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The Globe and Mail

Canada moves to extradite, freeze assets of exiled Tunisian billionaire

Security personnel guard the entrance to the Chateau Vaudreuil Hotel in Vaudreuil, west of Montreal,on Jan. 27, 2011, where Belhassen Trabelsi is believed to be staying.

Graham Hughes/The Canadian Press

The federal government says it will move as fast as it can to extradite the wealthy relative of Tunisia's former president who fled to Montreal, and is seeking to freeze his assets.

Belhassen Trabelsi, the brother-in-law of ousted Tunisian president Zine el Abidine Ben Ali, is accused of using his political connections to amass a fortune before he quit the country and flew to Montreal with his family aboard a private jet Jan. 20.

Foreign Affairs Minister Lawrence Cannon says Ottawa is looking for a legal avenue to return him to Tunisia, where the new government is seeking to prosecute him.

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"We will find - obviously within existing Canadian law - the means that will ensure that we can comply with the Tunisian government's request as quickly as possible, so this individual is no longer on Canadian territory," Mr. Cannon said. He also said that the federal government would make every effort to find and freeze Mr. Trabelsi's assets.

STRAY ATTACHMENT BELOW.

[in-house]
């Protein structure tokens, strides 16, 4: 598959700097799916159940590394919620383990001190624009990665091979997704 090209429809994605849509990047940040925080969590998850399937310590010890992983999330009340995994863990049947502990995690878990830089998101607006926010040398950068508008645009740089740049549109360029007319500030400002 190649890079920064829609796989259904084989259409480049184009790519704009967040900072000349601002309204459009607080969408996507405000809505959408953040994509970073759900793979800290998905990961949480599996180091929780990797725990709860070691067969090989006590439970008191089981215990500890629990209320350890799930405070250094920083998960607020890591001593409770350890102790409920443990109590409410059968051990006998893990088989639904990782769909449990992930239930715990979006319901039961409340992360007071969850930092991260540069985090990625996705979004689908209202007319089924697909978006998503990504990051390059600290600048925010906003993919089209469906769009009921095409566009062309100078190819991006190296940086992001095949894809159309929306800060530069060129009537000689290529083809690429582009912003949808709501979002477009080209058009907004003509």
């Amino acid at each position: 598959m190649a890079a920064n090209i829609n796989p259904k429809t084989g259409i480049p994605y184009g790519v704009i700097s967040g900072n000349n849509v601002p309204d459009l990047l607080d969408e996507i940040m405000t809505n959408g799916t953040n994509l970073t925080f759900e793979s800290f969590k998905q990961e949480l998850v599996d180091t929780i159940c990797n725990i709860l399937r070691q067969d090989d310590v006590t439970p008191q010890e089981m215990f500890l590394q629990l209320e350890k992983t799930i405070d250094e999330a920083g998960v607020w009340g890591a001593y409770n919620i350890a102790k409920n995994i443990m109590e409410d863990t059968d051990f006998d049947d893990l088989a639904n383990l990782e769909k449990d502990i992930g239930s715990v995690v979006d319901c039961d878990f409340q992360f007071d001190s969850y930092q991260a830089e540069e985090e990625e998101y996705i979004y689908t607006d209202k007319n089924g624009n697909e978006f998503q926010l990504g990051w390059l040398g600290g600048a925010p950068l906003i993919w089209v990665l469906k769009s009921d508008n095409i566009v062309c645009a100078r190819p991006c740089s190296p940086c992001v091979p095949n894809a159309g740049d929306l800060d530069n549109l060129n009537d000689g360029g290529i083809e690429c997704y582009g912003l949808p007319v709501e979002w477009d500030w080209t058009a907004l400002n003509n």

The question now is whether Ottawa's legal powers match its rhetoric - or whether Mr. Trabelsi will be able to fight his expulsion for years.

The RCMP say they have yet to receive a warrant for Mr. Trabelsi's arrest. Tunisia's request for his arrest has no legal impact until Canadian authorities determine there is grounds for arrest, and issue a warrant here.

Ottawa is now working on two avenues to remove him: by deporting under immigration laws and by extraditing him for criminal prosecution. But both can be challenged in time-consuming legal procedures.

Federal immigration authorities have revoked Mr. Trabelsi's permanent resident status in Canada, obtained in the 1990s, but he can appeal, and even if that fails, claim refugee status and file appeals to delay his removal from Canada.

Extradition is usually a faster way to expel someone, but even that typically takes two years, and in this case, could be complicated. Canada has no extradition treaty with Tunisia, so it would have to extradite him under a UN anticorruption convention or ad hoc agreement.

But that is likely to open up new avenues for legal challenges, said international criminal lawyer Leo Adler. "The first question I would ask if he's arrested is, under what authority?" he said. Tunisia's own compliance with the corruption treaty and the chaotic nature of Tunisia's current government could all open grounds for a legal challenge, he said. The question is whether Mr. Trabelsi has the desire and the finances to fight, he added.

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The Trabelsi clan, the siblings of Mr. Ben Ali's notoriously ostentatious wife, Leila, are accused of amassing billions through control of major chunks of the Tunisian economy; U.S. cables obtained by WikiLeaks compared their business tactics to mafia strong-arming. But several countries are moving to freeze their assets, and if Canada freezes Mr. Trabelsi's funds, it could have an impact on his ability to fight extradition.

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